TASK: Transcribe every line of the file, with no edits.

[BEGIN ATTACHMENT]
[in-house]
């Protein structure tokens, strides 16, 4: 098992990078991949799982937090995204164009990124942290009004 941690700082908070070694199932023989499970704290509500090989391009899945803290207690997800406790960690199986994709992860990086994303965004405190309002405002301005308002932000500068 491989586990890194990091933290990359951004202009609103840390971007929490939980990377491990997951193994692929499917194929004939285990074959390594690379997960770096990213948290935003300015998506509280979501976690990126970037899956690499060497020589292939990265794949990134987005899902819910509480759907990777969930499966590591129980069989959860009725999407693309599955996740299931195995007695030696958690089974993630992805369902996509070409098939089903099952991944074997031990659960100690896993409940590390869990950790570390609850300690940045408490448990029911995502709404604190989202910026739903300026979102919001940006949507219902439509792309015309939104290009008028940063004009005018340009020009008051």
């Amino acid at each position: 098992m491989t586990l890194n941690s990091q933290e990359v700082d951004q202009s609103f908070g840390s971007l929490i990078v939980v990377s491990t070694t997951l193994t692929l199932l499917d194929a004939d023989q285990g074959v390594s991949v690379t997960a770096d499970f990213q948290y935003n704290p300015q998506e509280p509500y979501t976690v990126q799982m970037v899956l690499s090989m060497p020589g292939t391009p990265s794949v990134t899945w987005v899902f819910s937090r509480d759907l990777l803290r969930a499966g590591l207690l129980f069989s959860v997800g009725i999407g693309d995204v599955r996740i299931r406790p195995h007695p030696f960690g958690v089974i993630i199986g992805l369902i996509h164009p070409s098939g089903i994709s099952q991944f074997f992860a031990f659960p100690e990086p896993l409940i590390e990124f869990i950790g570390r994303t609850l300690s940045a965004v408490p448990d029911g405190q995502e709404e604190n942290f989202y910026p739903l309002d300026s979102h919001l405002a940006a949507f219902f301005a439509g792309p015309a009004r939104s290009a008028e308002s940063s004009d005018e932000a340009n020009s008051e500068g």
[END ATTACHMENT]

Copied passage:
[in-house]
């Protein structure tokens, strides 16, 4: 098992990078991949799982937090995204164009990124942290009004 941690700082908070070694199932023989499970704290509500090989391009899945803290207690997800406790960690199986994709992860990086994303965004405190309002405002301005308002932000500068 491989586990890194990091933290990359951004202009609103840390971007929490939980990377491990997951193994692929499917194929004939285990074959390594690379997960770096990213948290935003300015998506509280979501976690990126970037899956690499060497020589292939990265794949990134987005899902819910509480759907990777969930499966590591129980069989959860009725999407693309599955996740299931195995007695030696958690089974993630992805369902996509070409098939089903099952991944074997031990659960100690896993409940590390869990950790570390609850300690940045408490448990029911995502709404604190989202910026739903300026979102919001940006949507219902439509792309015309939104290009008028940063004009005018340009020009008051």
């Amino acid at each position: 098992m491989t586990l890194n941690s990091q933290e990359v700082d951004q202009s609103f908070g840390s971007l929490i990078v939980v990377s491990t070694t997951l193994t692929l199932l499917d194929a004939d023989q285990g074959v390594s991949v690379t997960a770096d499970f990213q948290y935003n704290p300015q998506e509280p509500y979501t976690v990126q799982m970037v899956l690499s090989m060497p020589g292939t391009p990265s794949v990134t899945w987005v899902f819910s937090r509480d759907l990777l803290r969930a499966g590591l207690l129980f069989s959860v997800g009725i999407g693309d995204v599955r996740i299931r406790p195995h007695p030696f960690g958690v089974i993630i199986g992805l369902i996509h164009p070409s098939g089903i994709s099952q991944f074997f992860a031990f659960p100690e990086p896993l409940i590390e990124f869990i950790g570390r994303t609850l300690s940045a965004v408490p448990d029911g405190q995502e709404e604190n942290f989202y910026p739903l309002d300026s979102h919001l405002a940006a949507f219902f301005a439509g792309p015309a009004r939104s290009a008028e308002s940063s004009d005018e932000a340009n020009s008051e500068g």